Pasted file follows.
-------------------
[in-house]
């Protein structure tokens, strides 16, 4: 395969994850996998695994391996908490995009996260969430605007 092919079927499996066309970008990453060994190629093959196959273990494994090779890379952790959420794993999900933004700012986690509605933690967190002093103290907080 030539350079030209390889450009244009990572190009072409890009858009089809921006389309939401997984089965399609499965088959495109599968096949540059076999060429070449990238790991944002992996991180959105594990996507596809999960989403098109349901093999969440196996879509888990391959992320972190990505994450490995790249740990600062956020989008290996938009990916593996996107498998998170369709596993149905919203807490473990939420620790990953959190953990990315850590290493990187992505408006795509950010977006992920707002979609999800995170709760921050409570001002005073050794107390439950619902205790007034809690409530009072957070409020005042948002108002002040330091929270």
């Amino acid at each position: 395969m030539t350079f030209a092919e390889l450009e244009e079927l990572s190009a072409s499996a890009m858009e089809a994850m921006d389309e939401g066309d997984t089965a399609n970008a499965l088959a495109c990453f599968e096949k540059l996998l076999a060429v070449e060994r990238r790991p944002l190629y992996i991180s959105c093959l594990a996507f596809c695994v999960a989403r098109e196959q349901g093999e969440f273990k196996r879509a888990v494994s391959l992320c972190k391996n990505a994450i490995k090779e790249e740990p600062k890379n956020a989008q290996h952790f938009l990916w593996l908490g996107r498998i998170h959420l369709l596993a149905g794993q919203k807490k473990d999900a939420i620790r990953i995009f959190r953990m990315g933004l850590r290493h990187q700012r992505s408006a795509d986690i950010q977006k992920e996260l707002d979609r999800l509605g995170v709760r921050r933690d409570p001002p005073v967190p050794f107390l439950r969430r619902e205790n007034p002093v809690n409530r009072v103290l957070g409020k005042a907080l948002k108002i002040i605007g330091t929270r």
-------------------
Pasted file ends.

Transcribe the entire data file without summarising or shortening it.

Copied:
[in-house]
């Protein structure tokens, strides 16, 4: 395969994850996998695994391996908490995009996260969430605007 092919079927499996066309970008990453060994190629093959196959273990494994090779890379952790959420794993999900933004700012986690509605933690967190002093103290907080 030539350079030209390889450009244009990572190009072409890009858009089809921006389309939401997984089965399609499965088959495109599968096949540059076999060429070449990238790991944002992996991180959105594990996507596809999960989403098109349901093999969440196996879509888990391959992320972190990505994450490995790249740990600062956020989008290996938009990916593996996107498998998170369709596993149905919203807490473990939420620790990953959190953990990315850590290493990187992505408006795509950010977006992920707002979609999800995170709760921050409570001002005073050794107390439950619902205790007034809690409530009072957070409020005042948002108002002040330091929270």
């Amino acid at each position: 395969m030539t350079f030209a092919e390889l450009e244009e079927l990572s190009a072409s499996a890009m858009e089809a994850m921006d389309e939401g066309d997984t089965a399609n970008a499965l088959a495109c990453f599968e096949k540059l996998l076999a060429v070449e060994r990238r790991p944002l190629y992996i991180s959105c093959l594990a996507f596809c695994v999960a989403r098109e196959q349901g093999e969440f273990k196996r879509a888990v494994s391959l992320c972190k391996n990505a994450i490995k090779e790249e740990p600062k890379n956020a989008q290996h952790f938009l990916w593996l908490g996107r498998i998170h959420l369709l596993a149905g794993q919203k807490k473990d999900a939420i620790r990953i995009f959190r953990m990315g933004l850590r290493h990187q700012r992505s408006a795509d986690i950010q977006k992920e996260l707002d979609r999800l509605g995170v709760r921050r933690d409570p001002p005073v967190p050794f107390l439950r969430r619902e205790n007034p002093v809690n409530r009072v103290l957070g409020k005042a907080l948002k108002i002040i605007g330091t929270r």